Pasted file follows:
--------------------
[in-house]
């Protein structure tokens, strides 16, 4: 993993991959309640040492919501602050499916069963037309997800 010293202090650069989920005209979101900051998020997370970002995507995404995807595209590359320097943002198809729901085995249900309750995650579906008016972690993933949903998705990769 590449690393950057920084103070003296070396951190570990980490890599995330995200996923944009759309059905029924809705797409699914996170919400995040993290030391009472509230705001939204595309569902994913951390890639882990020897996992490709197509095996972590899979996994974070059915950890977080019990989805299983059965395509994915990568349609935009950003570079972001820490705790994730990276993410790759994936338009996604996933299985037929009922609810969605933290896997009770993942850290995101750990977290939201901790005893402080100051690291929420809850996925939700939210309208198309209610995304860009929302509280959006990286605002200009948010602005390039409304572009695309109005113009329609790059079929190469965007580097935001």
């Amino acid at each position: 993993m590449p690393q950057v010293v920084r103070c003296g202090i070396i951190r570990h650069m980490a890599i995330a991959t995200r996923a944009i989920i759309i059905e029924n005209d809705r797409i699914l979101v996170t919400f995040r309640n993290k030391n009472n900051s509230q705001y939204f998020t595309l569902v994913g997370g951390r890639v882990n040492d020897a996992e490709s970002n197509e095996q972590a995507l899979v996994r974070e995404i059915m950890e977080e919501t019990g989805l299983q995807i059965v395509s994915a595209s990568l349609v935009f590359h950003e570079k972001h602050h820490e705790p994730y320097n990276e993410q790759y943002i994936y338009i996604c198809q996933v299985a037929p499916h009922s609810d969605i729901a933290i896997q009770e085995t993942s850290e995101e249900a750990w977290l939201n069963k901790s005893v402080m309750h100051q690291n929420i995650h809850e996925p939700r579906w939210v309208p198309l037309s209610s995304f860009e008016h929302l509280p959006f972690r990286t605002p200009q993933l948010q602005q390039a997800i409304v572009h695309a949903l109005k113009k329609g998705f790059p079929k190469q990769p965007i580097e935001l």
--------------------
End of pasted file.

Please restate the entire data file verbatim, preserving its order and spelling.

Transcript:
[in-house]
């Protein structure tokens, strides 16, 4: 993993991959309640040492919501602050499916069963037309997800 010293202090650069989920005209979101900051998020997370970002995507995404995807595209590359320097943002198809729901085995249900309750995650579906008016972690993933949903998705990769 590449690393950057920084103070003296070396951190570990980490890599995330995200996923944009759309059905029924809705797409699914996170919400995040993290030391009472509230705001939204595309569902994913951390890639882990020897996992490709197509095996972590899979996994974070059915950890977080019990989805299983059965395509994915990568349609935009950003570079972001820490705790994730990276993410790759994936338009996604996933299985037929009922609810969605933290896997009770993942850290995101750990977290939201901790005893402080100051690291929420809850996925939700939210309208198309209610995304860009929302509280959006990286605002200009948010602005390039409304572009695309109005113009329609790059079929190469965007580097935001």
């Amino acid at each position: 993993m590449p690393q950057v010293v920084r103070c003296g202090i070396i951190r570990h650069m980490a890599i995330a991959t995200r996923a944009i989920i759309i059905e029924n005209d809705r797409i699914l979101v996170t919400f995040r309640n993290k030391n009472n900051s509230q705001y939204f998020t595309l569902v994913g997370g951390r890639v882990n040492d020897a996992e490709s970002n197509e095996q972590a995507l899979v996994r974070e995404i059915m950890e977080e919501t019990g989805l299983q995807i059965v395509s994915a595209s990568l349609v935009f590359h950003e570079k972001h602050h820490e705790p994730y320097n990276e993410q790759y943002i994936y338009i996604c198809q996933v299985a037929p499916h009922s609810d969605i729901a933290i896997q009770e085995t993942s850290e995101e249900a750990w977290l939201n069963k901790s005893v402080m309750h100051q690291n929420i995650h809850e996925p939700r579906w939210v309208p198309l037309s209610s995304f860009e008016h929302l509280p959006f972690r990286t605002p200009q993933l948010q602005q390039a997800i409304v572009h695309a949903l109005k113009k329609g998705f790059p079929k190469q990769p965007i580097e935001l």